A doctoral thesis dealt with the inclusion of phytotherapy in the curricula of Brazilian public universities. He analyzed the teaching of phytotherapy in 59 public universities: in the medical schools there were 42 references to the teaching of phytotherapy; in pharmaceutical faculties, 36; and in nutrition programs, 40. However, when the compulsory nature of the subject was analyzed, only one (the Federal University of Mato Grosso do Sul) addressed the topic in medical courses, and in 36 pharmacy programs, it was part of the curriculum.
It should be noted that students and professionals have shown an interest in its use and knowledge as long as it is scientifically well-documented.
Another important point is the misconception that herbal products are safe and can be consumed indiscriminately.
It should be noted that plant derivatives, like any other drug, have adverse and toxic effects. In addition, the long-term effects of many of them are unknown and therefore require education, research and appropriate use.
It is recommended to do this under medical supervision. In addition, there is often the advantage of significantly lower costs than other s. p>
Therapeutics. In a national study, the author reports data on herbal medicine training initiatives in different locations.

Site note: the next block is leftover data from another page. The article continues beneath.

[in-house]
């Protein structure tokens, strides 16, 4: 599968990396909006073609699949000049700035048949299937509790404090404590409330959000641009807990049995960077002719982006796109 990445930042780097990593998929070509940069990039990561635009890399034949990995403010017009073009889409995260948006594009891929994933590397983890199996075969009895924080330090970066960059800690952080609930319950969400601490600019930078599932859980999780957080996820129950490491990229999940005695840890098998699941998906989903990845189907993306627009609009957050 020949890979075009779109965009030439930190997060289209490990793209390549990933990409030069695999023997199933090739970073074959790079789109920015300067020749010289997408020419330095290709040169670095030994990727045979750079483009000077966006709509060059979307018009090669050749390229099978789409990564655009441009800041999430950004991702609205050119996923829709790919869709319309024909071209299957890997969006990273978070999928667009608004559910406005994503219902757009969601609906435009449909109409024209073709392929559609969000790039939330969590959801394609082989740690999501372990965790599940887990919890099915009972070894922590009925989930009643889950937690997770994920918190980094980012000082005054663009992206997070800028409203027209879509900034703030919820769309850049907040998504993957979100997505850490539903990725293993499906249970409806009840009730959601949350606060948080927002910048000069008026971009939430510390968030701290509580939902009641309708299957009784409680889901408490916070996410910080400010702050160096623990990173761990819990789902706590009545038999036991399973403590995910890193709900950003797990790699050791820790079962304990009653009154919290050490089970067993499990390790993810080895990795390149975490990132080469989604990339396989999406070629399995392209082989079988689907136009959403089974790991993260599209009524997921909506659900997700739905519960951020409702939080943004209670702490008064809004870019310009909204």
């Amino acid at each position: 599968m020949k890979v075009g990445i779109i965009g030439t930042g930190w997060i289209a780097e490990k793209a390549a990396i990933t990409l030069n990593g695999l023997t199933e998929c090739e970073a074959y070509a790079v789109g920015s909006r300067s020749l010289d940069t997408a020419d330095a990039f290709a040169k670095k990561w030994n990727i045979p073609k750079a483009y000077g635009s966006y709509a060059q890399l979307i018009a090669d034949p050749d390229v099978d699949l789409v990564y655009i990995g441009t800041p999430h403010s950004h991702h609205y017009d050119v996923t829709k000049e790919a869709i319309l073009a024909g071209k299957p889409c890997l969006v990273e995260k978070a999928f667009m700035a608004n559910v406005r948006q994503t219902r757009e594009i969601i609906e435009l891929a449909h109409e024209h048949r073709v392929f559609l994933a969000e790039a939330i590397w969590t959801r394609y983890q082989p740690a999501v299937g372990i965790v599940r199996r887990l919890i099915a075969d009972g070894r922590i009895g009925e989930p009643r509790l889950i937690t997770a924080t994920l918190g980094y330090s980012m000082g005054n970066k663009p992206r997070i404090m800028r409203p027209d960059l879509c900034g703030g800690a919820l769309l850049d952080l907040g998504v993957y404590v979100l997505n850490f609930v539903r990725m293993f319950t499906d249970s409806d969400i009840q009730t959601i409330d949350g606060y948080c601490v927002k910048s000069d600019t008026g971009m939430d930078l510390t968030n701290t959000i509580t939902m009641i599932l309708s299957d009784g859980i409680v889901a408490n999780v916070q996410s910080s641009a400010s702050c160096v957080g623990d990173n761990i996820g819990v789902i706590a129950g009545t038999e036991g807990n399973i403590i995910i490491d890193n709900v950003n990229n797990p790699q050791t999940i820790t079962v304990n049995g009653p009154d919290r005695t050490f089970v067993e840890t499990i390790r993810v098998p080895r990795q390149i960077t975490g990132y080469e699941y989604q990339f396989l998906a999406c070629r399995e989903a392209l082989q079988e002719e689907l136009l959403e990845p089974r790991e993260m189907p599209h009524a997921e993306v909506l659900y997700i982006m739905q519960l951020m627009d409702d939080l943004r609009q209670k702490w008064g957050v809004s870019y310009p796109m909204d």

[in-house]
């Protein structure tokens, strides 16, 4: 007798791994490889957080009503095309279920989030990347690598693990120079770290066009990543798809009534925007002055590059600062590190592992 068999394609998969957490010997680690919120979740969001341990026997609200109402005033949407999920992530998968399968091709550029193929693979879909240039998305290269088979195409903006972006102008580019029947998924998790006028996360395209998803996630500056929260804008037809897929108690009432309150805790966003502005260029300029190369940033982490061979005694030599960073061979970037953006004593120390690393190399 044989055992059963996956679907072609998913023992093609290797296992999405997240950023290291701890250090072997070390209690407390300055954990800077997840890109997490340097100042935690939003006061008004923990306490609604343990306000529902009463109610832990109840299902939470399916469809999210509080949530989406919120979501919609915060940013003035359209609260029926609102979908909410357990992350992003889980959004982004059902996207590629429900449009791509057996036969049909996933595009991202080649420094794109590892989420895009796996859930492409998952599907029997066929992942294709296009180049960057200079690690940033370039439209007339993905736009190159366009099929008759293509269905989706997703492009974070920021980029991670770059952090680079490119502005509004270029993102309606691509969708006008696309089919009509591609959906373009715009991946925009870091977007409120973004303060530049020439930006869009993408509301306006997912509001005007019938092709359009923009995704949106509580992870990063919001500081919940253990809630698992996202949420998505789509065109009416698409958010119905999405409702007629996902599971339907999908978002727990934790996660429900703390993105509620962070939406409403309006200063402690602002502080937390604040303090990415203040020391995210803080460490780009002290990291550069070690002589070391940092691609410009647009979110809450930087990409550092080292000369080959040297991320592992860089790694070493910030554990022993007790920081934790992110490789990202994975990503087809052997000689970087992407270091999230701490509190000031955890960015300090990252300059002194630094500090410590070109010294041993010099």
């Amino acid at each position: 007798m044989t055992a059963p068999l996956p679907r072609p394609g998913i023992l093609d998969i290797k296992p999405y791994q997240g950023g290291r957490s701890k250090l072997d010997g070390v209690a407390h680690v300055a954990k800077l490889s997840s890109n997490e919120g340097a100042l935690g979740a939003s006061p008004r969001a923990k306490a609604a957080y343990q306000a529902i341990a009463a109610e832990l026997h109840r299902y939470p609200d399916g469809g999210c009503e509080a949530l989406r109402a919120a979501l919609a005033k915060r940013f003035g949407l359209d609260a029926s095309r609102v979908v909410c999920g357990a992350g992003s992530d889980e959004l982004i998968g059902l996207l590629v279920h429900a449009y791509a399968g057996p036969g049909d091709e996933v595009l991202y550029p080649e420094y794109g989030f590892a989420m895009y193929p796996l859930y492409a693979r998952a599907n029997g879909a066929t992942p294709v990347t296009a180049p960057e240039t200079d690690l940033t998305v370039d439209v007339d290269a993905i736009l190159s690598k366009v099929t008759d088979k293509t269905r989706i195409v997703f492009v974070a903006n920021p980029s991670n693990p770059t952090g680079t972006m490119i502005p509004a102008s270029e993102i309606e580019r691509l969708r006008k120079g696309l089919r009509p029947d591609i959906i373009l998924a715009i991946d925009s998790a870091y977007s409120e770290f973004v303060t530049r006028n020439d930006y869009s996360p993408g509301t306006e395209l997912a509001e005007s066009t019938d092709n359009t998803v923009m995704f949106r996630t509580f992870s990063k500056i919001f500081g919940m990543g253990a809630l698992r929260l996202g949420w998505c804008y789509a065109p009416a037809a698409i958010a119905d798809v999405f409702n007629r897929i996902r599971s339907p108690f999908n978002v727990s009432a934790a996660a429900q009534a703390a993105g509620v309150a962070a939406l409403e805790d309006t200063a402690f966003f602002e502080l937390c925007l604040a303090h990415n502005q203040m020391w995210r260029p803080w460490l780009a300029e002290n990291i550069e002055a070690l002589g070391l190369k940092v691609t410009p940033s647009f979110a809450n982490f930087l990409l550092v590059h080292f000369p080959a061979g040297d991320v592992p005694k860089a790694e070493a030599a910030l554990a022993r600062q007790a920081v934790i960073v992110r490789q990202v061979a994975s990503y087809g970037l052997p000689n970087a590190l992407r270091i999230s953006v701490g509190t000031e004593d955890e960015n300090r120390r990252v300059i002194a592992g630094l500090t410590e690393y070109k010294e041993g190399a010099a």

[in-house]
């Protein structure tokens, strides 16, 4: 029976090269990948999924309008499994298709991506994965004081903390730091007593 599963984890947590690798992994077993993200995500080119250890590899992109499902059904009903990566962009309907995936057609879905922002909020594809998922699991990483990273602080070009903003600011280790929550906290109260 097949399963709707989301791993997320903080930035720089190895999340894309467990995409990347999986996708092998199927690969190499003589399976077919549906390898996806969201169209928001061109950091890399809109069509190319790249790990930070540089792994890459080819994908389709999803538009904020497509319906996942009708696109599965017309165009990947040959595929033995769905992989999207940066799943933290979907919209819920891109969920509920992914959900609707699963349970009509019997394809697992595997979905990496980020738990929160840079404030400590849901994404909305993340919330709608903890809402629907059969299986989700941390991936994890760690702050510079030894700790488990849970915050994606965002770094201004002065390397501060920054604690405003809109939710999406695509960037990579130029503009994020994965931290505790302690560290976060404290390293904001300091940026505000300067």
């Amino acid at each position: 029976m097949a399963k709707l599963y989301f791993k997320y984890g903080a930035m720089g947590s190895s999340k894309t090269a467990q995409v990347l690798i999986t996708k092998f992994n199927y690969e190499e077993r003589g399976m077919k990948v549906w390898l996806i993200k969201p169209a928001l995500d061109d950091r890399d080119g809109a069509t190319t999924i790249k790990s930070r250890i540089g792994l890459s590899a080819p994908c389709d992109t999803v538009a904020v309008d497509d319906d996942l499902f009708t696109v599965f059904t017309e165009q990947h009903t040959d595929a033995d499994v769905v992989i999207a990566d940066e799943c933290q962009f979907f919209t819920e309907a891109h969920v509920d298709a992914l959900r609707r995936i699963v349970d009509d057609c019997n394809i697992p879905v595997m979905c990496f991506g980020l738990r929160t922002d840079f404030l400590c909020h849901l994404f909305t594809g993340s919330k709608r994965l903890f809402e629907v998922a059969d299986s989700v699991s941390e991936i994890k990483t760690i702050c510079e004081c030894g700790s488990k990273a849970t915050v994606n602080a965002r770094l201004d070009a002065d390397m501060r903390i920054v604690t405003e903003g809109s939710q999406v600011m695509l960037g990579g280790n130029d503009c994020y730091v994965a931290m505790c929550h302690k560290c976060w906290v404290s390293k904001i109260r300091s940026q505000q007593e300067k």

Among other things, he mentions the “Uso de Plantas Medicinais e Fitoterapicos” [Use of Medicinal Plants and Phytotherapeutics] program for community health agents of the Avasus unit of the Ministry of Health, active since 2010.
We have had the opportunity to access it and we have found that its main objective is to inform the public and have a better understanding of the use of plants in the communities, but not, particularly as a phytotherapeutic.
The study also mentions the Phytotherapy Program for Doctors, sponsored by the Ministry of Health but not awarded to 300 participants until 2003.
And the “Aim of Studies” course promoted by the Municipality of São Paulo for health professionals with several doctorates since 2010, including those of 2014 and 2015, with a total of 165 participants. Of these, however, only 27 were doctors.
In the interviews conducted as part of this study, participants reported difficulties in obtaining scientific knowledge on the subject and some confusion between scientific data and common knowledge.